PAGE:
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Grand Slam

Grand Slam(1968)

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A schoolteacher (Edward G. Robinson) recruits a team of criminals, all specialists in their fields, for a daring jewel robbery in Rio de Janeiro at the height of the city's Carnival. Their target is a high security vault containing $10 million in diamonds which is surrounded by an elaborate maze of alarm-triggered laser beams. The heist is timed to the last second but first the thieves have to gain entrance to the fortress that houses the safe and the key is in the possession of a meek secretary (Janet Leigh). Will she succumb to the romantic overtures of an international ladies' man and con-artist hired for just this occasion?

A rarely seen but highly entertaining example of the heist thriller - Grand Slam (1967) - now available on DVD from Blue Underground - has many pleasures to offer the uninitiated, from its eclectic cast (Edward G. Robinson, Janet Leigh and Klaus Kinski!!), to its exotic locations (Paris, Rome, New York, London and Rio) to the percolating pop score by Ennio Morricone (the theme song sounds like a goofy homage to Herb Alpert and the Tijuana Brass/Burt Bacharach collaboration on the Casino Royale [1967] main theme). While Grand Slam lacks the intensity and grim seriousness of other caper movies like The Killing (1956) or Rififi (1955), it does share with those films an ending and a message that would make the Production Code enforcers of Hollywood's golden age quite happy - cheaters never win. Ah, but somebody does profit in this jewel heist and the surprise twist ending of Grand Slam ends the film on a note of comic irony that is all the more appropriate for taking place in a Rome piazza.

In terms of ranking Grand Slam against other movies in its genre, it would fit comfortably between, say, the original version of Ocean's Eleven (1960), a rather ponderous and vastly overrated heist film, and its peppier, more stylish 2000 remake starring George Clooney. Though Grand Slam is a relatively lightweight affair, it does feature some surprising moments of violence and the unexpected demise of some major characters. In fact, Klaus Kinski's borderline psychotic getaway driver often seems to have dropped in from a more deadly caper thriller but you have to admit his numerous facial tics and snarling behavior are enormously entertaining (his introduction into the film - performing an aerial stunt - is also hilarious). Edward G. Robinson makes a wry appearance in what amounts to little more than a cameo role but it is really Janet Leigh and Robert Hoffmann as her would-be seducer who are entrusted with carrying the picture. While their on-again, off-again courtship generates some suspense, it is really the actual diamond heist which is the film's highpoint and it's a visually dazzling set piece. Additional eye candy is provided by the numerous Rio carnival street scenes and the whole affair moves along a fast clip under the direction of Giuliano Montaldo (Machine Gun McCain, 1970).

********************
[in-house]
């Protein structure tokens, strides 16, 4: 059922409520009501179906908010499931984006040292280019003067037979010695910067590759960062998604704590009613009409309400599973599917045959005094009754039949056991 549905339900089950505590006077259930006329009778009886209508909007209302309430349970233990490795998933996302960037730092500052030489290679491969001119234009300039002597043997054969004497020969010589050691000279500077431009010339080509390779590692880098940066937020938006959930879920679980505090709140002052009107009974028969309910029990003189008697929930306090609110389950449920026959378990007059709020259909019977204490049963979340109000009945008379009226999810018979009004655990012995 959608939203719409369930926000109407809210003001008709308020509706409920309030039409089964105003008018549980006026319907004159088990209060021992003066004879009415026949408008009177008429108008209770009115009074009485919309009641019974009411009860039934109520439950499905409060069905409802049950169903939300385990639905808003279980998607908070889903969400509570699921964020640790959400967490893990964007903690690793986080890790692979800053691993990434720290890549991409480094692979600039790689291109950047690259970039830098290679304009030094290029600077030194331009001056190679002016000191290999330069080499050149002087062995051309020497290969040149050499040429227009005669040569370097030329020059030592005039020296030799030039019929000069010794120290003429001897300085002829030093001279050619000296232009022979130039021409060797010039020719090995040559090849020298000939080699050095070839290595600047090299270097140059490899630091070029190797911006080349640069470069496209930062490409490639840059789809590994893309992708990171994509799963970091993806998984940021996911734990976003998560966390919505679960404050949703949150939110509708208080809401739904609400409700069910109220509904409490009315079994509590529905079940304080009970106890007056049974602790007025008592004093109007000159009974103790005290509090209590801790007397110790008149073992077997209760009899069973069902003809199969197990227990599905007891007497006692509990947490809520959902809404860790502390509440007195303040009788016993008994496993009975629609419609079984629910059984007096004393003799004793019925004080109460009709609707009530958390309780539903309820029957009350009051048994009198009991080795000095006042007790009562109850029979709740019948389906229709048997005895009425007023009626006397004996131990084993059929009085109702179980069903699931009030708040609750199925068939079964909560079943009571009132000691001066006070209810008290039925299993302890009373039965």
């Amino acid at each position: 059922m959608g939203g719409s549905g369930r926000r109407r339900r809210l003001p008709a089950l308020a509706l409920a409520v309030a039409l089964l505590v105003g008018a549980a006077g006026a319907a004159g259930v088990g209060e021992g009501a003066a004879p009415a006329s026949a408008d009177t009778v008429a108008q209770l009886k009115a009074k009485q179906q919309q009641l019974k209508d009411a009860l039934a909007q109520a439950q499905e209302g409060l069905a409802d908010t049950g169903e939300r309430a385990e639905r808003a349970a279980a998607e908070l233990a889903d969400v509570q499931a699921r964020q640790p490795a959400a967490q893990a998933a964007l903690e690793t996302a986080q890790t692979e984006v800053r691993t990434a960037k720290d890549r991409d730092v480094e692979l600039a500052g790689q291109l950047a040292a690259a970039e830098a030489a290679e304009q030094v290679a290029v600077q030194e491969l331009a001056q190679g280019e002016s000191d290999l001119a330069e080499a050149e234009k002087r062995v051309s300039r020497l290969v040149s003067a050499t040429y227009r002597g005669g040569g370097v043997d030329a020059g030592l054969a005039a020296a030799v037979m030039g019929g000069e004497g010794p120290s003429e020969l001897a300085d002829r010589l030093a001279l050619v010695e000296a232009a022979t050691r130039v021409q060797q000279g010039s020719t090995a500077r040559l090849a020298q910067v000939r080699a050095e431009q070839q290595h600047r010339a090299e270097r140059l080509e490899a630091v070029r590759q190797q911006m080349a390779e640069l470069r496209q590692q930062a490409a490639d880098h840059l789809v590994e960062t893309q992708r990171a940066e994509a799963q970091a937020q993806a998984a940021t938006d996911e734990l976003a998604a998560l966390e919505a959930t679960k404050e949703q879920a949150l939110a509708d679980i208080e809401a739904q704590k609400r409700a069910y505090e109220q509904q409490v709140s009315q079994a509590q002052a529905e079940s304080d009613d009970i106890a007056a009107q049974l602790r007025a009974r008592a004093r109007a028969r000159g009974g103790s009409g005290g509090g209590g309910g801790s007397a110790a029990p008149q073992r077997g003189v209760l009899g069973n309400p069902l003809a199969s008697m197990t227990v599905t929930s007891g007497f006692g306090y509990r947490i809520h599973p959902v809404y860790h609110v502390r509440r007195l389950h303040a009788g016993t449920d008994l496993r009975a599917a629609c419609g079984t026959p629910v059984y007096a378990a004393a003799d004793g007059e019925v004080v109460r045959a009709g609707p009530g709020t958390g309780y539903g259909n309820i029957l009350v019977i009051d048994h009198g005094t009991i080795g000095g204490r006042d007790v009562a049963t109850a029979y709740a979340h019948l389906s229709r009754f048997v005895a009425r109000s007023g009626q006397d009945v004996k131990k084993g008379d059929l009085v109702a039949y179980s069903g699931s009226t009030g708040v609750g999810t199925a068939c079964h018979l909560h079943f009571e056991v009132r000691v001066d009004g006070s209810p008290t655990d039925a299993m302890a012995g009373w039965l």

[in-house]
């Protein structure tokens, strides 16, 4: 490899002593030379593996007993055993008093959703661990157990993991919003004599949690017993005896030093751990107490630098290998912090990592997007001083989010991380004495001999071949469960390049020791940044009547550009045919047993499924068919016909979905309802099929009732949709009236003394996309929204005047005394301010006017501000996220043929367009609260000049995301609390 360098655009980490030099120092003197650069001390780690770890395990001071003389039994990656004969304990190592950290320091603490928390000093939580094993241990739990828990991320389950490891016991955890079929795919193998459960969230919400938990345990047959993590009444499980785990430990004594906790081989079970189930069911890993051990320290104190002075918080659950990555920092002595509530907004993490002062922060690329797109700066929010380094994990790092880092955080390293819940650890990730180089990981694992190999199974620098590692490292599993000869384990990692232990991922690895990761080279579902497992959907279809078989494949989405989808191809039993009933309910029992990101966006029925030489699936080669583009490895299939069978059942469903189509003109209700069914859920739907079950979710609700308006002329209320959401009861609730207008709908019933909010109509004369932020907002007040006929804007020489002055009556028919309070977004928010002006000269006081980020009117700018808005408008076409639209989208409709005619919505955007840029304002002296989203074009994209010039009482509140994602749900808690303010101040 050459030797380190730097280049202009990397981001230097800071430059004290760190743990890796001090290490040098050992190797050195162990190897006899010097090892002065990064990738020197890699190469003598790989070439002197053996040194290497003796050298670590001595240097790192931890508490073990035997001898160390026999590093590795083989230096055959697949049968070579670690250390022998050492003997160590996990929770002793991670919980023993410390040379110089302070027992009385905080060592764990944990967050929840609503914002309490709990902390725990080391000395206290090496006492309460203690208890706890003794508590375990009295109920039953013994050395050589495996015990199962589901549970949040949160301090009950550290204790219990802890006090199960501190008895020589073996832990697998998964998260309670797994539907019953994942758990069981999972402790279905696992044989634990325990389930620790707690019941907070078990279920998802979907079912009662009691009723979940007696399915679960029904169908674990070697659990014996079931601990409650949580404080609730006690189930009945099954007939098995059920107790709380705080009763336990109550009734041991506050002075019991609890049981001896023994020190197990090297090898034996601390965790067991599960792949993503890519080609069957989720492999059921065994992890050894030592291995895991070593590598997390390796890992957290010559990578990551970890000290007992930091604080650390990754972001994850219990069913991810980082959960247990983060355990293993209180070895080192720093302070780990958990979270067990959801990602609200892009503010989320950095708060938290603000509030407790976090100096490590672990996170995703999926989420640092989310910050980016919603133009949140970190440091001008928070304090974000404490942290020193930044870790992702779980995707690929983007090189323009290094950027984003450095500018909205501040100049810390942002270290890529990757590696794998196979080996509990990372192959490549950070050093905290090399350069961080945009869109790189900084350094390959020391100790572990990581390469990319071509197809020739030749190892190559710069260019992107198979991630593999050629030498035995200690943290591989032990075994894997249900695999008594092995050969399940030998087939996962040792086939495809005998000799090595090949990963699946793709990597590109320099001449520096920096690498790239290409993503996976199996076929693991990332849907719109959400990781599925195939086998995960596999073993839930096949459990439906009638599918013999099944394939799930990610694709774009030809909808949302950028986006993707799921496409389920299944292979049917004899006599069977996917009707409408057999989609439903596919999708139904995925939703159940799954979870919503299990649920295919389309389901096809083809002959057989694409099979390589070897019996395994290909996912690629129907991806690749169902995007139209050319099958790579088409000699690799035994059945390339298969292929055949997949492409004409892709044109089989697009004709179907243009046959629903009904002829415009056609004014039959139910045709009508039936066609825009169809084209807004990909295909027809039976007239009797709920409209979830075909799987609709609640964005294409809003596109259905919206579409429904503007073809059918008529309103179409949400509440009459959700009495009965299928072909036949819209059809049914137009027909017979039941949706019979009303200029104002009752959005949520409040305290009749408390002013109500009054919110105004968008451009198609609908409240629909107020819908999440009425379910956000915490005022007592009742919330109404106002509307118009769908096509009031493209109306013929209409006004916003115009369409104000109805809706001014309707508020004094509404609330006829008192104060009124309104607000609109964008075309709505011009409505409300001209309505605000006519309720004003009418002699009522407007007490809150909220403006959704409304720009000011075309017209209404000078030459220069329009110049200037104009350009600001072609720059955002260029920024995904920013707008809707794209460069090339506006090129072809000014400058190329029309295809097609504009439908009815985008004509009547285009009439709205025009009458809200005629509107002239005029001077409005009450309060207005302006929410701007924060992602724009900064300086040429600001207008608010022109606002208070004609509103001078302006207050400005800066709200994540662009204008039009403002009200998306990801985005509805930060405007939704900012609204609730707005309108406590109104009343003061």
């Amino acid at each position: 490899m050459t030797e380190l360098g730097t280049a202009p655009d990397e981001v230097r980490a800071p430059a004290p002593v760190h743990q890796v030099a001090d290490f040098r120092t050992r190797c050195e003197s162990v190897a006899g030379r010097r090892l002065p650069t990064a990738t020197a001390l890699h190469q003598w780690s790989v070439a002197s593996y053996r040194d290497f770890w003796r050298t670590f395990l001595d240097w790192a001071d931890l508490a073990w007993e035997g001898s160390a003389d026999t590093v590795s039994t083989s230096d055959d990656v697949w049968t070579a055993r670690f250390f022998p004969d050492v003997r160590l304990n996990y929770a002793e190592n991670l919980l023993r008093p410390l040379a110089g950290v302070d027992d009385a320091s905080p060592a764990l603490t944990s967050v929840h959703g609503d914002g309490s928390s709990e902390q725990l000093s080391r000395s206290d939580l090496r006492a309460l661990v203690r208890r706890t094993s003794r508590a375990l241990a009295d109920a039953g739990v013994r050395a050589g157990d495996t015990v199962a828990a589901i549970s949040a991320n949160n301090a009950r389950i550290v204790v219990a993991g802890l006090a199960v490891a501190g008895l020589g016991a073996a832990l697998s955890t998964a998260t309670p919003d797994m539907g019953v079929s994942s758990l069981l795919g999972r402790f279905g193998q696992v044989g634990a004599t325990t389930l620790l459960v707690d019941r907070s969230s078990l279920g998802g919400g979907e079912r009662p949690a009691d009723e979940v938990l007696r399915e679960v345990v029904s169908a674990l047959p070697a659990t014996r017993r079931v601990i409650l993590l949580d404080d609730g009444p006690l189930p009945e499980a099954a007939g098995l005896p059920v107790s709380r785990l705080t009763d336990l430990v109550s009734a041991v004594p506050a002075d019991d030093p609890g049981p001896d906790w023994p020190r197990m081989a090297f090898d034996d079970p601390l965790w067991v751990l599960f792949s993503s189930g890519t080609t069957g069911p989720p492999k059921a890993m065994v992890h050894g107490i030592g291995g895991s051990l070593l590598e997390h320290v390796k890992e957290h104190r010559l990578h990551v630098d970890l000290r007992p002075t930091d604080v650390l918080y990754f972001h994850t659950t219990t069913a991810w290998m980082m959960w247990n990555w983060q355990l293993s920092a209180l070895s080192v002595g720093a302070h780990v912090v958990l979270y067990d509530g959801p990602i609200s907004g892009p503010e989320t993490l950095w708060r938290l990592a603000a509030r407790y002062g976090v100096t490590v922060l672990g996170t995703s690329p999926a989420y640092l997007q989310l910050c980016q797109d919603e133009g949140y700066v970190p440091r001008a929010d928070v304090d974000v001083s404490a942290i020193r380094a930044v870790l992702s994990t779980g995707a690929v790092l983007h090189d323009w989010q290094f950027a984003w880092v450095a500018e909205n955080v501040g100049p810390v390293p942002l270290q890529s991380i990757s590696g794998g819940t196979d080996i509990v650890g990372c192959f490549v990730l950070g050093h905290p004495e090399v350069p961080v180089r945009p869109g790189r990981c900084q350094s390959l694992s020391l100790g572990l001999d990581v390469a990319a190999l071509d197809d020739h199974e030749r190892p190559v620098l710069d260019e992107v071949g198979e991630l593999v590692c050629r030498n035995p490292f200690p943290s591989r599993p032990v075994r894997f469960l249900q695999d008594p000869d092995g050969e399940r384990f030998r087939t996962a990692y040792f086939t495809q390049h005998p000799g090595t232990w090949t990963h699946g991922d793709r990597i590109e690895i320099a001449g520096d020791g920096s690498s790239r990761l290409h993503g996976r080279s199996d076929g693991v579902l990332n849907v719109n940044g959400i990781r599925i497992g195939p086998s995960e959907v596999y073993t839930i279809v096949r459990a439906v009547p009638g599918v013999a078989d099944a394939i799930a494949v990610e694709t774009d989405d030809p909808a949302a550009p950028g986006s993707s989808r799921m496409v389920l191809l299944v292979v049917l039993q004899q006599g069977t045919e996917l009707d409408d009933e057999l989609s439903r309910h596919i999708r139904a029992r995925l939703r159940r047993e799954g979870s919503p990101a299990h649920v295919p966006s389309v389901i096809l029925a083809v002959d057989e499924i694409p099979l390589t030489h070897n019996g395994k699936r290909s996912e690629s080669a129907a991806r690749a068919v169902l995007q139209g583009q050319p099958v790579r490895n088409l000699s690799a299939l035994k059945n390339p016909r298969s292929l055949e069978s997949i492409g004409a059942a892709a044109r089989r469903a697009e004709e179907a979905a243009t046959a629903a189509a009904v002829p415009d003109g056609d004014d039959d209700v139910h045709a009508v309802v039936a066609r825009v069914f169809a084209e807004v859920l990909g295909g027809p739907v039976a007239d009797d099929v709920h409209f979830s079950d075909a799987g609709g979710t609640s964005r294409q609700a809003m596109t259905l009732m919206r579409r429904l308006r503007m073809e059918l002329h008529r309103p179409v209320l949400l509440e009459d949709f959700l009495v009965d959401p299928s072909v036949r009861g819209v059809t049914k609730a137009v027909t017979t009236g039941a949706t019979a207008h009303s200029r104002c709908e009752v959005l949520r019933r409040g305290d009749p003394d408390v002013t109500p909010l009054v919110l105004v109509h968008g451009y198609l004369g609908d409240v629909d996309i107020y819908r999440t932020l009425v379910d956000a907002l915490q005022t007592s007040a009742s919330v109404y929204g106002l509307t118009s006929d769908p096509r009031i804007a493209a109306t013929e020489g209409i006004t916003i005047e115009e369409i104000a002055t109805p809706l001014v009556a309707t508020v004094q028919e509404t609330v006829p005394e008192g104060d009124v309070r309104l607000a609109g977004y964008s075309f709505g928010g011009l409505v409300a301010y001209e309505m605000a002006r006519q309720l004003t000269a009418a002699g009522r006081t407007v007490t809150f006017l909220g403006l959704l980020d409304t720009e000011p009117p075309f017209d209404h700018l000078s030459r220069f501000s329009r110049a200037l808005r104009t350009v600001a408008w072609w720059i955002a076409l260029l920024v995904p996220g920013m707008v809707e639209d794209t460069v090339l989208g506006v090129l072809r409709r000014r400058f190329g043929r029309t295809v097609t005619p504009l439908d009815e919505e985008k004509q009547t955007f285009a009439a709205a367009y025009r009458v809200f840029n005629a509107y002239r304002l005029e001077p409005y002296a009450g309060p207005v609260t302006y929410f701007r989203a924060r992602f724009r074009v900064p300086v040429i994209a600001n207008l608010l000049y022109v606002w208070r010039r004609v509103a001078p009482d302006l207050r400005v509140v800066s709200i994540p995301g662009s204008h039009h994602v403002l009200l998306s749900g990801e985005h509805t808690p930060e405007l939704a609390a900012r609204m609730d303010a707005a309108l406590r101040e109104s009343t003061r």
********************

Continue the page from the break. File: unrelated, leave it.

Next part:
The Grand Slam DVD is a bit skimpy on extras - it only offers the theatrical trailer and a poster and stills gallery - but the picture quality is outstanding for a relatively obscure mid-sixties feature; it's presented in a widescreen format (2.35:1/16:9) and the playful interactive menus feature sound cues from Morricone's delightful score. This is the English language version but you also have the option to select the French language version (no optional subtitles for that). For more information about Grand Slam, visit the distributor's web site at Image Entertainment, Inc.. To purchase a copy of Grand Slam, visit Movies Unlimited.

by Jeff Stafford